- Food Chain Challenge – Students will role play a food chain in nature, learning the importance of the sun and discovering how plants and animals have different parts that help them obtain food. Students will then create a food chain of their own in a bug jar! They will explore the forest floor in search of pill bugs, earthworms, millipedes, geckos and other little creatures that find their survival needs in the soil habitat.
Next Generation Science Standards (NGSS):
Life Sciences Core Ideas:
- Structure and Function. Plants and animals have external parts that help them survive and grow, meet their needs.
- Growth and Development of Organisms. Adult plants and animals can have young. In many kinds of animals, parents and the offspring themselves engage in behaviors that help the offspring to survive.
- Inheritance and Variation of Traits. Young plants and animals are very much, but not exactly like, their parents (Inheritance). Individuals of the same kind of plant or animal are recognizable as similar but can also vary in many ways (Variation).
- The shape and stability of structures of natural and designed objects are related to their function(s).
- Patterns in the natural world can be observed, used to describe phenomena, and used as evidence.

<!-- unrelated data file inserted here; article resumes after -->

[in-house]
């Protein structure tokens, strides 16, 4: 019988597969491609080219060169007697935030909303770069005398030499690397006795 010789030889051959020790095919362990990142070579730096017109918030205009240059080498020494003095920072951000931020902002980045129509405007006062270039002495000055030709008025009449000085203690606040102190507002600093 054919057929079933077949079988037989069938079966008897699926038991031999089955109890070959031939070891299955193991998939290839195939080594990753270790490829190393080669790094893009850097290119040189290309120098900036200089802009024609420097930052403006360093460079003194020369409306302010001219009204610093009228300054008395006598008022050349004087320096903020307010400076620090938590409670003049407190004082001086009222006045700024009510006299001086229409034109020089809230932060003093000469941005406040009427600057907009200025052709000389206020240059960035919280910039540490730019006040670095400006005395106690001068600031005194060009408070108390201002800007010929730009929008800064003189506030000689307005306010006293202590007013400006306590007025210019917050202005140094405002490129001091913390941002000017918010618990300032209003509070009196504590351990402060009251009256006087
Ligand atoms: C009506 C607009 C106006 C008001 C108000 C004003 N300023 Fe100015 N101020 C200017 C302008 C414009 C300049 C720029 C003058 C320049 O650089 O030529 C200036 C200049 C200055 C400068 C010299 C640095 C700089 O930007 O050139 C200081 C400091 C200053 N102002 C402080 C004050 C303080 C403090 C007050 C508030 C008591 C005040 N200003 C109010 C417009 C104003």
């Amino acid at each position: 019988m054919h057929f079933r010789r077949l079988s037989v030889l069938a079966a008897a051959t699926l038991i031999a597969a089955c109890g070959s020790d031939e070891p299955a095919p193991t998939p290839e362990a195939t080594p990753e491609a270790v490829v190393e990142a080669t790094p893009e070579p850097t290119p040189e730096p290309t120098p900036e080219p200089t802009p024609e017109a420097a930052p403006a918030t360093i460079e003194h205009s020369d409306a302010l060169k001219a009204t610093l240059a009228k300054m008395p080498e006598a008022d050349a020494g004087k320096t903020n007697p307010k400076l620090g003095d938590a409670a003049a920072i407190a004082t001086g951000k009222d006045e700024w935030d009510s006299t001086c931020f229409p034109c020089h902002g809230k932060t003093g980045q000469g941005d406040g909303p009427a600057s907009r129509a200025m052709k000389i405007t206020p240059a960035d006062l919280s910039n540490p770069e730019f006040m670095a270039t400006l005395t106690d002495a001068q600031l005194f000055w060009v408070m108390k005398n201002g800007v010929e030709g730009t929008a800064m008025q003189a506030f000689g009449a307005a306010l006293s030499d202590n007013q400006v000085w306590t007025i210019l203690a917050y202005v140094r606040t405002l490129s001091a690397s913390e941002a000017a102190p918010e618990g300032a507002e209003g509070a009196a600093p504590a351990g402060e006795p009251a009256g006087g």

Grade 2: “Cycles in Nature” 9:00 a.m. – 1:00 p.m.
Key Concepts: Everything in the natural world works in cycles. Cycles in nature interact with one another; they are interconnected and interdependent. People are a part of the natural cycles and can help take care of nature.
Goals: To foster an awareness and appreciation of nature, with emphasis on natural, biological and physical cycles; to expose students to the plants and animals found in present lowland Hawaiian forest and stream environments.
Objectives: Students will be able to describe the life cycles of flowering plants and some stream organisms, the water cycle, and the nutrient cycle; identify common decomposers and explain their importance in nature; illustrate the interrelationships between cycles; demonstrate how people can help maintain the health and balance of the natural cycles in nature.
- Stream Cycles – Students will gather at the edge of Iao Stream to review the water cycle. Afterwards, they’ll explore the stream banks and look for hidden stream life.
- Nutrient Cycle – At first glance, this forest is home to little more than bushes and trees. As investigative scientists, students search the soil for hidden organisms that break down fallen branches and leaves, and make it possible for this towering forest to exist.